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Wednesday, April 27, 2011

Review: Dark, Deadly Love

Dark, Deadly LoveTitle: Dark, Deadly Love
Author: Denise Agnew
Page Count: 1292 KB (full length novel, Kindle format)
Publisher: Samhain Publishing
Genre: Paranormal historical romance
Copy for review was purchased by me

50 words or less: Alexandra Watson is a fine young miss from America, who, upon the death of her father, finds herself living in London with her childhood crush turned guardian, Sir Ross Havenwood.  Plagued by visions of violence and death, Alexandra figures nobody can understand her...except maybe Sir Ross...

Dark, Deadly Love is one of those books that would have been a lot more intense if it had been shorter.  Part of the problem of weaving together an actual historical timeline with a separate story is that the separate story has to move at the pace of the historical one.  That, I think, was the big issue I had with this book; to make the Jack the Ripper storyline fit with the romance, the romance had to bend and twist in ways that slowed the pace to a crawl and left the ending unsatisfying.

The supernatural element of the story was less than believable- both main characters had violent nightmares of crimes in progress- specifically, horrific murders and assaults perpetrated against women.  Alexandra sees them from the women's point of view; Ross sees it from the murderer's.  They form a bond over these shared nightmares that, coupled with Ross's brief stay with Alexandra's family when Alexandra was a child, form the basis of their romantic relationship.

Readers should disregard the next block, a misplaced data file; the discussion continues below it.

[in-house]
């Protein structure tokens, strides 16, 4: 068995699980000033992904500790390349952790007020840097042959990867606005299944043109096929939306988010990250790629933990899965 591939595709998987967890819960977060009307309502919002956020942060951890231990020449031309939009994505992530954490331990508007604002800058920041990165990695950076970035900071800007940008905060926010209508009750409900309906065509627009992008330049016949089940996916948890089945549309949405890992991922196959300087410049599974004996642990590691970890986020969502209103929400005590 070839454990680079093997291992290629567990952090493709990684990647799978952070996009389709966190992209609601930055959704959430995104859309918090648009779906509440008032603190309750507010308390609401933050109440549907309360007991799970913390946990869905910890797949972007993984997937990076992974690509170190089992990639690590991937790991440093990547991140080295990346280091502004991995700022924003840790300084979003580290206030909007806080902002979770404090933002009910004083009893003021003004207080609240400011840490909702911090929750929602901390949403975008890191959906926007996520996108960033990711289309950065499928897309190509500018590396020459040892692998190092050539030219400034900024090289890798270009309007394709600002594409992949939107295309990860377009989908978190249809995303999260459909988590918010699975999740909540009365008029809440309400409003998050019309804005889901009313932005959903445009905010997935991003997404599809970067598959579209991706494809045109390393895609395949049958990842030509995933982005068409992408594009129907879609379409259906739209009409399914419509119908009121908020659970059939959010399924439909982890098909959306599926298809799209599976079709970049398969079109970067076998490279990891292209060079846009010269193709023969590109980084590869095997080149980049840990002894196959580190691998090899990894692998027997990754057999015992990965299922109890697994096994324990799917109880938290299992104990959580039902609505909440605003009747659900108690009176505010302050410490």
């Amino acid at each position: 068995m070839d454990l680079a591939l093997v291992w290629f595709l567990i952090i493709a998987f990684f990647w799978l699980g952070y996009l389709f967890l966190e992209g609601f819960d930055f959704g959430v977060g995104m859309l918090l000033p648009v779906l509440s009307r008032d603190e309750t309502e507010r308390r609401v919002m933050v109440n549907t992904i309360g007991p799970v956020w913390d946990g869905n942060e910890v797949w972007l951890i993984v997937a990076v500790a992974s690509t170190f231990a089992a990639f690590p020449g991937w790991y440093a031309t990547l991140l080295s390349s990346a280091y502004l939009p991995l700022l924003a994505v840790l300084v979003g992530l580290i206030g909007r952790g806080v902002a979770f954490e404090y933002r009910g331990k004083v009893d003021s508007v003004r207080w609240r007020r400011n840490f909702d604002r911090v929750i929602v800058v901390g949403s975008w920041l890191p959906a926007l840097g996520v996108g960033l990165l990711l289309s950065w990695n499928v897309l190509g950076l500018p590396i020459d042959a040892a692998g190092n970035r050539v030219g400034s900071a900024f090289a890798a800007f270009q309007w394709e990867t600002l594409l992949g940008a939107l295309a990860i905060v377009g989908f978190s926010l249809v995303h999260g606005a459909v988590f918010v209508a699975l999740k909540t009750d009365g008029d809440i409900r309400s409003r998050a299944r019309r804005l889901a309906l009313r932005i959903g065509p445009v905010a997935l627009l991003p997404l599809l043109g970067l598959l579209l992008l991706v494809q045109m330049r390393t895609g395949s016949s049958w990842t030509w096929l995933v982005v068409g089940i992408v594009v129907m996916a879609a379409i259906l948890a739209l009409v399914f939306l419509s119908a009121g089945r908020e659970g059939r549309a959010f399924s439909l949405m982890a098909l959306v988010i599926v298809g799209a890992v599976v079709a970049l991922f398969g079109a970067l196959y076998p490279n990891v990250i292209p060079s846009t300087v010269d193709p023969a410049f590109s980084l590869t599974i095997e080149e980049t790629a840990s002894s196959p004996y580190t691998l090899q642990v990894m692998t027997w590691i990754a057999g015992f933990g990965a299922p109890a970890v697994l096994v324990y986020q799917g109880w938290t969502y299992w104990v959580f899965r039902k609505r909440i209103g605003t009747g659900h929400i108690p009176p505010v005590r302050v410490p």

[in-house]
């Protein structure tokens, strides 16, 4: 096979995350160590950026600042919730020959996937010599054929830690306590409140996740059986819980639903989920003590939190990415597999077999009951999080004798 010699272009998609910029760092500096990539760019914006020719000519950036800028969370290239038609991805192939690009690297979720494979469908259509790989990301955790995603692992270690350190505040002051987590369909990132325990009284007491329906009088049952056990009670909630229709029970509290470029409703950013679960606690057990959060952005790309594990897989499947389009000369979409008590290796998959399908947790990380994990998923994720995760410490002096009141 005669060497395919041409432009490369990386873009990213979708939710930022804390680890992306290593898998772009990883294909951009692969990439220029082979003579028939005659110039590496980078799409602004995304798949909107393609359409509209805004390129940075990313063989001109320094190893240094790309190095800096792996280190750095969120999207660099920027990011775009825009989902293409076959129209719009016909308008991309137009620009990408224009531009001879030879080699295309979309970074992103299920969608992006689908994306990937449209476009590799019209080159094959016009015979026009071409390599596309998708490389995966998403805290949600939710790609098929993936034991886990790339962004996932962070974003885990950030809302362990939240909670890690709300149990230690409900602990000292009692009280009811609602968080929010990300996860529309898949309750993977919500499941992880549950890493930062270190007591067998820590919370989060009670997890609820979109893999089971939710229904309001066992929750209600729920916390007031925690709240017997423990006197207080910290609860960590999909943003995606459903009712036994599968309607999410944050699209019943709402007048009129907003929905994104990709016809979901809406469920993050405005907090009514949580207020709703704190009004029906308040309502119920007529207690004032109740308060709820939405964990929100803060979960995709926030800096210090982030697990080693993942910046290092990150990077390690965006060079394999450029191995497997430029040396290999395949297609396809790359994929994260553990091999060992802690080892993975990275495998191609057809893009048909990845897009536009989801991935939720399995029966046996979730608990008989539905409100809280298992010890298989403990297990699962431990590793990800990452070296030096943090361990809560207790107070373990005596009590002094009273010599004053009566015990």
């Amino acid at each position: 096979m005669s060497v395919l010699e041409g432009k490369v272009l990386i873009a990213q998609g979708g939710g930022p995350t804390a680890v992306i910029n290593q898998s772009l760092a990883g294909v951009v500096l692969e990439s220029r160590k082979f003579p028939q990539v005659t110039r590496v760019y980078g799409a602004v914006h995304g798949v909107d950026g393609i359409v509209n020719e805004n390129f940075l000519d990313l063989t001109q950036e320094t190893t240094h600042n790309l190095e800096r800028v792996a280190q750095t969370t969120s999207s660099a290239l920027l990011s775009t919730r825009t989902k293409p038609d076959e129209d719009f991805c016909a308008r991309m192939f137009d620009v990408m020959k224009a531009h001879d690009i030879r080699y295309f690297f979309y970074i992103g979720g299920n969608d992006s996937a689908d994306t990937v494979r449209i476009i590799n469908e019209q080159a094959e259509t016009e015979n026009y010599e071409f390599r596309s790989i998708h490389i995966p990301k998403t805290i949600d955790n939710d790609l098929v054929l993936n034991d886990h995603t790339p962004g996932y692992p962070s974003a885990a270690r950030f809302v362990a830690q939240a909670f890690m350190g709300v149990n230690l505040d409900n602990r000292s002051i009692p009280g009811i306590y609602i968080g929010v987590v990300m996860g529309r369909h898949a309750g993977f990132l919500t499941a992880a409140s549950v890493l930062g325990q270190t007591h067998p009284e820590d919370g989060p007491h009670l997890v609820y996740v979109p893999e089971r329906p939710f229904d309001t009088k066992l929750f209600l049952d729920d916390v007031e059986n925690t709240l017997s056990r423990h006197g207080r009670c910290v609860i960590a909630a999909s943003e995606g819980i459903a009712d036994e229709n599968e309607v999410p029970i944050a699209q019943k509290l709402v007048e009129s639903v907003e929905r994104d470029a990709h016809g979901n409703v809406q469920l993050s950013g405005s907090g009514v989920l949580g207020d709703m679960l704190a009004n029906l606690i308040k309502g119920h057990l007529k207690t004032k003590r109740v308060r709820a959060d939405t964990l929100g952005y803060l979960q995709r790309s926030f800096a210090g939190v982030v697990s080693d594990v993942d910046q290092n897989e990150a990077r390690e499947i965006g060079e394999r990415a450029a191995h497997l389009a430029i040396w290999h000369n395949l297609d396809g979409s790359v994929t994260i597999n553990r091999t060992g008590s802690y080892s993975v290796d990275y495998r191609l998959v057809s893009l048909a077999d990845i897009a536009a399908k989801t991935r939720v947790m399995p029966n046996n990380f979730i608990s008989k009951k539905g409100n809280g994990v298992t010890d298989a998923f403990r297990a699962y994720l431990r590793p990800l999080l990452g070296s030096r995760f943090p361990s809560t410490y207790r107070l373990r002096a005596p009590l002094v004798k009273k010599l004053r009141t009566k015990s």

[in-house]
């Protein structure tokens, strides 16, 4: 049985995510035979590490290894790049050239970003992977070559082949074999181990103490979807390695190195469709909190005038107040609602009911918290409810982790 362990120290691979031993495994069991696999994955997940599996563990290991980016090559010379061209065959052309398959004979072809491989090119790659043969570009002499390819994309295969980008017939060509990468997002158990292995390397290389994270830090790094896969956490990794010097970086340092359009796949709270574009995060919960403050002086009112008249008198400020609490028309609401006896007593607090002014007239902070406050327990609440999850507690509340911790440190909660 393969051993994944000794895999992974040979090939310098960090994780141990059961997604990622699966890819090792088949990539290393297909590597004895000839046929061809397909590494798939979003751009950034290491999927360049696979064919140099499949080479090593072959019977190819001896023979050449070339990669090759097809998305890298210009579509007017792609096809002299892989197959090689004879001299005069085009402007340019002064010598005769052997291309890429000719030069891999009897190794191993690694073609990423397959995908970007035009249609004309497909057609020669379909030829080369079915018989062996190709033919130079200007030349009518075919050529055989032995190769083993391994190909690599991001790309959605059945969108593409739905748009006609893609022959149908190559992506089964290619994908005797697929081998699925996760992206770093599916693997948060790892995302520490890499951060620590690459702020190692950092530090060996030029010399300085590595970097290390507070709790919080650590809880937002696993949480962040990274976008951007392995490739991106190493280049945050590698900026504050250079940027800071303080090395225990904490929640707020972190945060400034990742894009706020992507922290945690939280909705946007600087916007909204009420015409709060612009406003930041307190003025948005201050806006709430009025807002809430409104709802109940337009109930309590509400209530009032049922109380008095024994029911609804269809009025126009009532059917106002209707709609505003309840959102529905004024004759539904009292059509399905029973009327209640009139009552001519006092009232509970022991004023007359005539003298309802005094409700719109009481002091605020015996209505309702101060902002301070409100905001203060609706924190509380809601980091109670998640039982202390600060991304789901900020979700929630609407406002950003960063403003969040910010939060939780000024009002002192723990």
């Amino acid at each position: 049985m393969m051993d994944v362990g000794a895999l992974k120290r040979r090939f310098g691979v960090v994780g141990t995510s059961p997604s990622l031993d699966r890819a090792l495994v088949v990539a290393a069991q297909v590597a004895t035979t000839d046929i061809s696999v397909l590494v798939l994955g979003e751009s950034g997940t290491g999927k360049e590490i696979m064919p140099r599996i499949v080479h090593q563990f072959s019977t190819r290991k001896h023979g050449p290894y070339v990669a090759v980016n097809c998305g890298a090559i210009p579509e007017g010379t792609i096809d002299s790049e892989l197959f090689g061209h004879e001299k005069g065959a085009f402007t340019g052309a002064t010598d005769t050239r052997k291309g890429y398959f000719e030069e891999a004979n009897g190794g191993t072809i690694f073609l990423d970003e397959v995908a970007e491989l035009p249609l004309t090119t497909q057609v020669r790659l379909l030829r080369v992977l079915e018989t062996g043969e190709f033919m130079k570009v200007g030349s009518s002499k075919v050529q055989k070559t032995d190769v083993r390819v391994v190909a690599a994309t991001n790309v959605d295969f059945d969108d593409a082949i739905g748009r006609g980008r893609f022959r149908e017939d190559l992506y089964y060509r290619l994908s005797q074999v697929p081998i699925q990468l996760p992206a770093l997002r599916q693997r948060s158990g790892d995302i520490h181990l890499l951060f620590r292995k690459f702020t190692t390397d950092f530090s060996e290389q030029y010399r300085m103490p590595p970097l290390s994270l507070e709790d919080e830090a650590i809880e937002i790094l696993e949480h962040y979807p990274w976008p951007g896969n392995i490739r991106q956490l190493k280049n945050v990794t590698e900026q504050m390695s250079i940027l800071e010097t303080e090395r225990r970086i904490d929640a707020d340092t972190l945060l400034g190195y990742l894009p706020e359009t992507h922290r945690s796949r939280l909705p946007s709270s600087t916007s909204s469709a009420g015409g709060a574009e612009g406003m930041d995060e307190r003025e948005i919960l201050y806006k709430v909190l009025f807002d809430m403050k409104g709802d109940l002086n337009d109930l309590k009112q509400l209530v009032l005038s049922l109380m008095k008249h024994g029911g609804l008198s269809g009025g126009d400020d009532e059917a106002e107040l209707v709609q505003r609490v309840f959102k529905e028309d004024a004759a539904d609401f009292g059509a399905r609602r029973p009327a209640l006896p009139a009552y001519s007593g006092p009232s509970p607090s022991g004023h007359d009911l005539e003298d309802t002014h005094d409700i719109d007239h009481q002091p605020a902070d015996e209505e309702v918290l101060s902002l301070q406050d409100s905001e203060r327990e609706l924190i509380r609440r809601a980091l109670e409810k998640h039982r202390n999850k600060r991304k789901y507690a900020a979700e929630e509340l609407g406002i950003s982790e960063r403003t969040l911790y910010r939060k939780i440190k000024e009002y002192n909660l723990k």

I'm all for dynamic, independent and opinionated female lead characters, but Alexandra Watson was just annoying.  She came from a background of privilege and moved into a different environment of privilege when her father died.  She dithers over how unfair things are and how outcast she is because she's tall or opinionated or independent or whatever, but beyond a few brief forays into charity work and what she sees in her visions she sits comfortably in her own little world.  There's never a sense that she is anything but a young woman who's used to getting what she wants.  She's been very indulged up until the point where we meet her in the story and nothing really happened to change my mind after that.

Ross Havenwood is similarly nondescript.  He feels guilty about pretty much everything- the failure of his first marriage, his first wife's suicide, his inability to do anything about the gruesome things he dreams about, etc.  He nurtures what he thinks is an improper fancy for Alexandra that's all wrapped up in his realization that part of being her guardian means seeing that she's married and settled down into an "appropriate" adult life.

Their drama is set against the backdrop of London in 1888 when Jack the Ripper is about to burst onto the scene; in order to cover the entire span of events of that episode of history, their relationship has to drag out just as long, with just as much indecisiveness and angst.  Story elements are added seemingly for the purpose of making the story longer (one of Ross's friends courts Alexandra for awhile, there's a side plot involving Alexandra's companion and one of the servants at Ross's estate, etc.) but they just added bulk to the story without adding depth.

Meh.  At the end of the day this story was long on agonizing and short on action.  Was it terrible? Nope, but I confess that my expectations were high and overall, not met.

Overall Grade: C-
 
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